Monday, July 13, 2020

Mark Galeotti's "A Short History of Russia"

Mark Galeotti is one of the most respected and provocative writers on Russia today. A historian and expert on modern Russia, he was educated at Cambridge University and the LSE, has taught and held academic leadership roles in the USA and UK, and worked as an adviser for the British Foreign Office. He is a prolific author with more than twenty books to his name, and briefs everyone from the State Department to Fortune 100 companies on understanding Russia.

Galeotti applied the “Page 99 Test” to his new book, A Short History of Russia: How the World’s Largest Country Invented Itself, from the Pagans to Putin, and reported the following:
Is Russia European, and if so does that mean it has to surrender its claims to cultural exceptionalism? Does a self-conscious appeal to tradition mean a revival of historical ways, or a reinvention of a mythologised past? Page 99 of A Short History of Russia starts with the irony that Tsar Alexei (ruled 1645-76), while resenting the growing influence of foreigners, nonetheless made Patrick Gordon, a Roman Catholic Scottish mercenary, a tutor for his son and heir, Peter – later to be known as Peter the Great. A similar tension was all too evident within the Church, and the eloquent, forceful and unbending Nikon, Patriarch of Moscow and All the Rus’, sought to purify a faith that he felt had deviated from its Greek Byzantine origins.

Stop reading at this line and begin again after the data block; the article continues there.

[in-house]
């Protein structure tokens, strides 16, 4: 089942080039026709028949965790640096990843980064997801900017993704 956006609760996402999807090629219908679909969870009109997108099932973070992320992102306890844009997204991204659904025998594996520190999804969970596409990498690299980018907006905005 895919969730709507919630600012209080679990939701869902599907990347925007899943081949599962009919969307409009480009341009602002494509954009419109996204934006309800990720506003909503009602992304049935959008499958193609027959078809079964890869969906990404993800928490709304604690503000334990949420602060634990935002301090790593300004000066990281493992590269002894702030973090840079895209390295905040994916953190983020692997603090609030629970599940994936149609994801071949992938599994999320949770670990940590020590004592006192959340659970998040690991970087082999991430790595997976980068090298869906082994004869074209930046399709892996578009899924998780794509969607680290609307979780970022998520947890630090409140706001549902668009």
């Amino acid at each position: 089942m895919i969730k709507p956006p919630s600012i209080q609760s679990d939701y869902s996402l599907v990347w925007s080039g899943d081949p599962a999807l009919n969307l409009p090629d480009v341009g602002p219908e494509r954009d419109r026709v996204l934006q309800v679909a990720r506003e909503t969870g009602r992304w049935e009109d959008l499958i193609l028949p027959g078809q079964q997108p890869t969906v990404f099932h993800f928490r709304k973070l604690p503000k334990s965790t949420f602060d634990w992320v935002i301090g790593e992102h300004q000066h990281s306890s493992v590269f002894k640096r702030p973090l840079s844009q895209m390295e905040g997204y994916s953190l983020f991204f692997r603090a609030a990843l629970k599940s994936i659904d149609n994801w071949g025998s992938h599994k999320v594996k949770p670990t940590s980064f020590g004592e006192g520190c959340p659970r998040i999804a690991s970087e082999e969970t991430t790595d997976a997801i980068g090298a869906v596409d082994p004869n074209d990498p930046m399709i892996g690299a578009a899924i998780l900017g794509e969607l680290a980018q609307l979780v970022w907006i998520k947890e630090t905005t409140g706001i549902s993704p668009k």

Icons of new style were banned and burned, and contemporary Greek rites and liturgies were introduced, on pain of fines, excommunication and the lynch mob. Yet here is the irony: the ways of the Greek church had evolved over the centuries, just like the Russian. One could question whether the new rites were any closer to the old Byzantine ones that the Russian ones they replaced. But if one were wise, one would not ask that in Nikon’s presence.

A central theme of the book is, after all, about myths, about the stories Russians tell others and themselves about Russia, and the extent to which these are often wishful fantasies or cynical fabrications. Words make worlds, and our understanding of our place in the world is framed by them. In Russia’s case, that often means addressing the tension between its claims to being a unique civilisation and its relationship with Europe. Time and again, it would oscillate between a desperate desire to demonstrate that it was, indeed, a European and not a Eurasian or Asia power, and a stubborn determination to reject European values.

The “page 99 test” thus works rather well, although you’d need to read the other 215 pages to see how these processes fit the larger patterns of Russian history. The tsar who confined foreigners in Moscow into a ghetto of their own to avoid cultural contagion yet hired one to teach his son. The priest who thought he could reaffirm Russian uniqueness by copying a European church’s ways rites. Both were trying to reinvent Russia in their own ways, creating something new by thinking they could return it to their mythologised sense of something old.
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--Marshal Zeringue